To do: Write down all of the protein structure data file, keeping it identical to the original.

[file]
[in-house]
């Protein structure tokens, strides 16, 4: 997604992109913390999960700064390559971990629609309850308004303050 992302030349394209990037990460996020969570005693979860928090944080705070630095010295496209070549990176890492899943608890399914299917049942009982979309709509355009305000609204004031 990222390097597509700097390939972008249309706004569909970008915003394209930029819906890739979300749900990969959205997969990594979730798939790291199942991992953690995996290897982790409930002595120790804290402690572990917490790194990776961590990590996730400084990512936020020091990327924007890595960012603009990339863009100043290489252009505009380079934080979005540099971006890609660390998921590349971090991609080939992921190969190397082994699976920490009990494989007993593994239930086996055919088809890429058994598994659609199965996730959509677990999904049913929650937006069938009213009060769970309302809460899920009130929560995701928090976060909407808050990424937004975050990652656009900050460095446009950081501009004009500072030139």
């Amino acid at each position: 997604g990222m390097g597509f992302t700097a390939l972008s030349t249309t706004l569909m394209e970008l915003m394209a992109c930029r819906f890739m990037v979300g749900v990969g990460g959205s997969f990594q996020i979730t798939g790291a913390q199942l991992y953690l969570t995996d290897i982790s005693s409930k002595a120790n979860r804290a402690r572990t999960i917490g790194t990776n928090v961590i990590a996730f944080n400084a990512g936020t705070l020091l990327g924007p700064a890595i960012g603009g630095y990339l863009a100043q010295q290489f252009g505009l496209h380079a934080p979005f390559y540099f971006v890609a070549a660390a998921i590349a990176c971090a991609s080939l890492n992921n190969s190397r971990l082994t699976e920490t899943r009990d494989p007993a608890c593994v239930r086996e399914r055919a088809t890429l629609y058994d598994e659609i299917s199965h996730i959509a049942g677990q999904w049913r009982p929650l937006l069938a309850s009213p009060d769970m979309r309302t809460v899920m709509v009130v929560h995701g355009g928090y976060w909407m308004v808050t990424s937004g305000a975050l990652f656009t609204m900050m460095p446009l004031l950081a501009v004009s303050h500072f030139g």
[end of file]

[in-house]
């Protein structure tokens, strides 16, 4: 997604992109913390999960700064390559971990629609309850308004303050 992302030349394209990037990460996020969570005693979860928090944080705070630095010295496209070549990176890492899943608890399914299917049942009982979309709509355009305000609204004031 990222390097597509700097390939972008249309706004569909970008915003394209930029819906890739979300749900990969959205997969990594979730798939790291199942991992953690995996290897982790409930002595120790804290402690572990917490790194990776961590990590996730400084990512936020020091990327924007890595960012603009990339863009100043290489252009505009380079934080979005540099971006890609660390998921590349971090991609080939992921190969190397082994699976920490009990494989007993593994239930086996055919088809890429058994598994659609199965996730959509677990999904049913929650937006069938009213009060769970309302809460899920009130929560995701928090976060909407808050990424937004975050990652656009900050460095446009950081501009004009500072030139």
């Amino acid at each position: 997604g990222m390097g597509f992302t700097a390939l972008s030349t249309t706004l569909m394209e970008l915003m394209a992109c930029r819906f890739m990037v979300g749900v990969g990460g959205s997969f990594q996020i979730t798939g790291a913390q199942l991992y953690l969570t995996d290897i982790s005693s409930k002595a120790n979860r804290a402690r572990t999960i917490g790194t990776n928090v961590i990590a996730f944080n400084a990512g936020t705070l020091l990327g924007p700064a890595i960012g603009g630095y990339l863009a100043q010295q290489f252009g505009l496209h380079a934080p979005f390559y540099f971006v890609a070549a660390a998921i590349a990176c971090a991609s080939l890492n992921n190969s190397r971990l082994t699976e920490t899943r009990d494989p007993a608890c593994v239930r086996e399914r055919a088809t890429l629609y058994d598994e659609i299917s199965h996730i959509a049942g677990q999904w049913r009982p929650l937006l069938a309850s009213p009060d769970m979309r309302t809460v899920m709509v009130v929560h995701g355009g928090y976060w909407m308004v808050t990424s937004g305000a975050l990652f656009t609204m900050m460095p446009l004031l950081a501009v004009s303050h500072f030139g």